- reestablishment of an allied coordination mechanism to manage technology export restrictions to Russia in the military, dual use, and possibly cyber sector areas;
- additional sanctions against Russian individuals, either those part of the GRU, or oligarchs or cronies either close to Putin or close to the Russian military. For developing individual sanctions, the USG should start with the high-quality original version of the “Kremlin Report”—Section 241 from the Countering America’s Adversaries through Sanctions Act (CAATSA); and, possibly, a Russian state-owned bank or financial institution, such as one with connections to the GRU or Russian military. (A Senate-based amendment to the NDAA along some of these lines has been filed.)
In developing these or other sanctions options, we should work with the United Kingdom (whose forces were also reportedly targeted by the GRU bounty program) and with Germany, which has asked the European Union to impose sanctions on Russian persons identified with a hack against the Bundestag a few years ago.
If the United States does impose additional sanctions on Putin’s regime for the reported bounty on US forces in Afghanistan, it should explain its actions; not appear to act with reluctance, under pressure from Congress or public opinion; and not, for example, repeat its weak rollout of sanctions last August 2 for the GRU’s attempted assassination of former Russian intelligence officer on British soil. Instead, whatever options the USG choses should be implemented with determination and announced at senior levels, ideally in parallel with one or more ally.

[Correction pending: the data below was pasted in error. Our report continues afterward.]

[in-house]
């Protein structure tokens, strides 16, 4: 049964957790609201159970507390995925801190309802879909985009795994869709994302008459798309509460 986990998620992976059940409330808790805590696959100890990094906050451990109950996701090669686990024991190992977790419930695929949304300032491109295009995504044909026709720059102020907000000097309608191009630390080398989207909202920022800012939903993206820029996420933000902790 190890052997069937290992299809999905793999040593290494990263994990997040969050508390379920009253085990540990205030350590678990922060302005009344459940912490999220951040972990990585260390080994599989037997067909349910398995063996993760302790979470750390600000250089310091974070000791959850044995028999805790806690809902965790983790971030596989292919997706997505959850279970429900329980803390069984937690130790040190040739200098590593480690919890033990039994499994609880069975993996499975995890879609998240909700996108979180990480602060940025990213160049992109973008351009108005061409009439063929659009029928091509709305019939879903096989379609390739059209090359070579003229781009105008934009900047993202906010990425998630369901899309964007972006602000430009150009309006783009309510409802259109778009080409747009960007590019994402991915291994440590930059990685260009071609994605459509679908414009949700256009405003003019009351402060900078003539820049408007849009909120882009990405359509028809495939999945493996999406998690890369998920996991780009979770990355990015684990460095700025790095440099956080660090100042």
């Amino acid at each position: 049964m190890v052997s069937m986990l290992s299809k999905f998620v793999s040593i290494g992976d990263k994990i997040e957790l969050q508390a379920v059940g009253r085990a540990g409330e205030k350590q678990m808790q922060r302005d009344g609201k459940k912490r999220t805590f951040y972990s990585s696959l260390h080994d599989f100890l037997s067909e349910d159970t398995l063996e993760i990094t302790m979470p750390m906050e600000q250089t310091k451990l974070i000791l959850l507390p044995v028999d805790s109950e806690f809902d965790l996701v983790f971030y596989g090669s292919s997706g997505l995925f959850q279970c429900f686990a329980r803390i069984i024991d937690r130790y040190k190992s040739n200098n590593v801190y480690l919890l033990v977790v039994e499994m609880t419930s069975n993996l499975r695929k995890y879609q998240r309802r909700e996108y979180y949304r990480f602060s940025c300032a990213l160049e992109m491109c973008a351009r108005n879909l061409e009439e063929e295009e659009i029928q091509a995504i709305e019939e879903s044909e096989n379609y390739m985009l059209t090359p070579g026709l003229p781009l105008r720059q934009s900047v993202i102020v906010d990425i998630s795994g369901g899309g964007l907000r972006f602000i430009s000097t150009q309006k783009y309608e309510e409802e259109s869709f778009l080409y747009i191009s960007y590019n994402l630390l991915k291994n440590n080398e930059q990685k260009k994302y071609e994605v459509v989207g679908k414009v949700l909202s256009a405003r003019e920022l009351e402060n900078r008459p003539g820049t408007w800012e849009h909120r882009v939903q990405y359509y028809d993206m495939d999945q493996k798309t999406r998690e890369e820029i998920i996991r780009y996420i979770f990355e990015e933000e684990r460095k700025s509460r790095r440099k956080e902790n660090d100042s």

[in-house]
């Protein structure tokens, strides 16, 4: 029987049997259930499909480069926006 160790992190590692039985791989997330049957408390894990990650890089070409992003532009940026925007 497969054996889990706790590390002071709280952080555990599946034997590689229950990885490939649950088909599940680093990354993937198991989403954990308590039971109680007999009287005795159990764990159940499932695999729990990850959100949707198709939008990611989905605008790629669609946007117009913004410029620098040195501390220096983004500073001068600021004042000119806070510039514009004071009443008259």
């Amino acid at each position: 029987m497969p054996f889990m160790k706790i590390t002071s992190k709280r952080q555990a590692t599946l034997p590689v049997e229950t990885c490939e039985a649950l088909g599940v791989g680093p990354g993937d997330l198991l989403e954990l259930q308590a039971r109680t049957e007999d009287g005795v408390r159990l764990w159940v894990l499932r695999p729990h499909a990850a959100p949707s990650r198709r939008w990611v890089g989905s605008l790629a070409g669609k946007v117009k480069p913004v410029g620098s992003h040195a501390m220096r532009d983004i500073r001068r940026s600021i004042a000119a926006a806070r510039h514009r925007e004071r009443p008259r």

Bring the free world together
These or other actions the United States might take to deal with Putin’s aggression will succeed only if they are embedded in an overall Russia policy–consistently expressed—that seeks to resist Putin’s aggression, defends US interests and values simultaneously, and holds open the possibility of a better relationship with Russia when it is on a different trajectory.
It is hard for this Administration to articulate such a policy, much less bring allies together around it, because the President’s own views of Putin have been consistently and inexplicitly charitable. While some speculate about the nature of the President’s dealings with Russia, I am more struck by what I consider to be a larger problem: the President’s apparent preference for authoritarian rulers, including but not limited to Putin; his apparent distain for the structures and principles of the Free World that the United States built and led since 1945; and his tendency to see the United States as an isolated, self-serving power operating along the principle of “might makes right.”
That’s not an approach that challenges Putin or Chinese President Xi. It’s an approach that accepts their world view. It’s an approach that would diminish the United States from being leader of the Free World to just another grasping Great Power. We would, in such a scenario, undo the basis of American leadership since 1945, a period which, despite our mistakes, inconsistencies, failures, and downright blunders, also generated the world’s longest period of general peace and unprecedented global prosperity.
The United States and its democratic allies won the Cold War because we made democracy work better than the competition and everybody knew it.
The United States needs to lead again. We need to make the rules-based international system work better, including better for more Americans. We need to grapple with new challenges: climate change, pandemics, new technologies, and more; and old problems of race, equity, and justice. We need to take our old, best principles, and apply them in new ways. That’s how we’ll prevail over Putin and other authoritarians who think, mistakenly, that their time has come. We need to remember who we are, when at our best, and act accordingly.